Call Forward settings
Edit my delegate members
Clicking add, and then adding the people you want (you can not add federated users as delegates)
Now the interesting piece is that Lync delegation can leverage Exchange delegates. So this means Lync 2010 can leverage your existing delegation settings from either Inbox and or Calander settings.
Now the issue I ran into before was a user asked me a few questions:
Question: How did the delegates for Lync just appear there?
Answer: If a end user has users delegated in Outlook in either their Inbox or Calender then those delegates are going to appear in Lync automatically.
Question: Does that mean that the people in my Lync delegate will recieve my phone calls on my behalf?
Answer: Not necessarily, you will have to go into Lync (see above) and select a user with a check box?
Question: So why is it that when I go to try to remove some people from my Lync delegation area that just keep coming back?
Answer: Well, in Outlook you can give people different levels of access. For those users that you give “Editor” permissions in your calender, you are giving those users the ability to schedule meetings on your behalf. So just because you remove them from Lync as a delegate they are going to reappear.
Question: How do I get those users in my Lync delegation to not come back?
Answer: By editing those users permissions in your Oulook calender from Editor to Reviewer you should be able to remove them from Lync (see above) and those users will not reappear anymore.
Hopefully this is helpful information going forward.
Here is a listing of the Lync 2010 webcast that I delivered:
Microsoft Lync 2010 Voice Deployment -
Deep Dive: Lync Server 2010 Conferencing -
Microsoft Lync 2010 High Availability and Resiliency -
Deep Dive: Lync Server 2010 Edge Servers -
Lync Server 2010 Migration and Coexistence -
Lync Server 2010 Architecture Topologies -
Lync Server 2010 Role Based Access Control -
Lync Server 2010 Implementing Call Admission Control -
Here is another webcast session that I delivered on Lync 2010 High Availability and Resiliency.
Meeting Questions and Answers:
Subject: TechNet Webcast: Microsoft Lync 2010 High Availability and Resiliency
Question: What is a Registrar Pool? it is not one of the Lync server roles, so what exactly is a Registrar?
Answer: When the Lync client signs in, it will register with the Front End Server or Director. The Director is running the registrar service just like the Front End Server.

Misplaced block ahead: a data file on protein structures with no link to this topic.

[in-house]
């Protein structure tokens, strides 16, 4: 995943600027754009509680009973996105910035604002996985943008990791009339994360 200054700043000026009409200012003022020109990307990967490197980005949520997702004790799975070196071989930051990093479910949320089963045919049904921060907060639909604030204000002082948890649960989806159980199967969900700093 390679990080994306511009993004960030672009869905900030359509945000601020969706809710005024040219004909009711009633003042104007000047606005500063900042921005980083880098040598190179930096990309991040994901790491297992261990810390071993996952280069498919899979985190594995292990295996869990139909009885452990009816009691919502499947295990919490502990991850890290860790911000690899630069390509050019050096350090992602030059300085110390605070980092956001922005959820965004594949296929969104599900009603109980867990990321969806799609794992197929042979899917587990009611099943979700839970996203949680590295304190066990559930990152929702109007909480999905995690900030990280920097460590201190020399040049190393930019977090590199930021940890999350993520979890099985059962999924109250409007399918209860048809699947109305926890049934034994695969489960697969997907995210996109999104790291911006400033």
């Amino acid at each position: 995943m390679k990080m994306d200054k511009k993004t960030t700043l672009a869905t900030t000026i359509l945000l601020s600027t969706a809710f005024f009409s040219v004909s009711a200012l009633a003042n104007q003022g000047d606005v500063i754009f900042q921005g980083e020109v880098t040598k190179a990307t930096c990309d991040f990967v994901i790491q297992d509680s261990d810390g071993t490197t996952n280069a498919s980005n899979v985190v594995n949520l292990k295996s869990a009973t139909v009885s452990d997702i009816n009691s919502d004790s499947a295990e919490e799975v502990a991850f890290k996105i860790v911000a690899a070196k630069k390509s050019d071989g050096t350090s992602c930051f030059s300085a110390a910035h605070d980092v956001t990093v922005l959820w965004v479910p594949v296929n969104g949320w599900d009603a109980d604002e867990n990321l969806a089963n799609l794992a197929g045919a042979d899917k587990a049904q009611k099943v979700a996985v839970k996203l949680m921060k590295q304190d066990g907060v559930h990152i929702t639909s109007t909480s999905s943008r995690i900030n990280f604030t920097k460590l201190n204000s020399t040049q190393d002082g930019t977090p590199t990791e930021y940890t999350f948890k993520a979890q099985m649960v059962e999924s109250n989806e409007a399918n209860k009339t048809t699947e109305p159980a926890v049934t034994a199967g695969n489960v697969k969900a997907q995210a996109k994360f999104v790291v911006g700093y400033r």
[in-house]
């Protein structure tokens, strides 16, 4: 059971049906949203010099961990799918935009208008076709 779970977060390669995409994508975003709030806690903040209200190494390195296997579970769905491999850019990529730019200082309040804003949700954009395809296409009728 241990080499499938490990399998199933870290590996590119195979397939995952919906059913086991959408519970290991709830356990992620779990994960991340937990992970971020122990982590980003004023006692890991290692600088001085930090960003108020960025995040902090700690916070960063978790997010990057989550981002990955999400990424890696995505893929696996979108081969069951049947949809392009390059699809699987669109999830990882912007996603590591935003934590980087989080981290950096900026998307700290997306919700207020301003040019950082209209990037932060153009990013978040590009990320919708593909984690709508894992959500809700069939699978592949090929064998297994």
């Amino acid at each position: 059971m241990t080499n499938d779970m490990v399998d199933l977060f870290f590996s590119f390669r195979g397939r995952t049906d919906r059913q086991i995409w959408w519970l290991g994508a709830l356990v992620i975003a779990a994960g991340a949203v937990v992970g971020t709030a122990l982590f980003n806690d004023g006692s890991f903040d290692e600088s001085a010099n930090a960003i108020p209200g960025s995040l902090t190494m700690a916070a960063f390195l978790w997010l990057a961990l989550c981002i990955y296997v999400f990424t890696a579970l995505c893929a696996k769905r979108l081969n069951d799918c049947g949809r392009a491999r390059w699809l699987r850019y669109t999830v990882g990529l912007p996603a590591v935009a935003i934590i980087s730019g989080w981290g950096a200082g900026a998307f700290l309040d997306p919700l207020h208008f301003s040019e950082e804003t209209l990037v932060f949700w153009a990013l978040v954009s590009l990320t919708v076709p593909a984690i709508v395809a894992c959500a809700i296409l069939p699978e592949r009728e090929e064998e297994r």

Question: any known issues around draining/ I tried and it disconnected my current sessions
Answer: I have not seen issues where turning on draining caused current sessions to be disconnected. That is contrary to what the feature is supposed to do.
Question: So the HLB will round robin through the 3 front ends and the Front Ends will then talk to each to figure out what the primary registrar is for a client..correct? If so..what happens if the the primary registrar goes down..will a new registrar be chosen for the client?
Answer: In a resiliency configuration, the user is assigned a backup registrar pool when they register with their primary registrar.
Question: Does Lync support SIP DNS load balancing with SRV records, instead of multiple A records?
Answer: No, you need to have multiple A records.
Question: in dns lb why aren’t cnames used for ocspool1 hosts?
Answer: You are technically creating an A record for each server in the pool that happens to have the same name as the pool. The CNAME record points to an A record so you have to have the A record first.
Question: What are the latency requirements between the DC to DC failover options and SBA to DC failover scenario?
Answer: There are not any specific “latency” requirements for failover to another DC or from SBA to DC. As a right provisioning standard, provision your network to ensure a maximum end-to-end delay (latency) of 150 milliseconds (ms) under peak load.
Question: the a records are created by building the front end servers so a records for these IPs are already created so then when you configure your pool and dns lb you can create cnames for the pool to the server names…. this way if the server IP changes the pool still stays alive. right?
Answer: The Pool needs to have an A record to function.
Question: When we need to use a Director?
Answer: The Director is not required, but recommended depending on your configuration.
Question: So Full services are available for remote user who’s home server (SBA/SBS) is down,,what about if user is homed to another pool? Do they have limited functions?
Answer: Provided the resiliency is configured correctly for all pools, then they would have full functionality.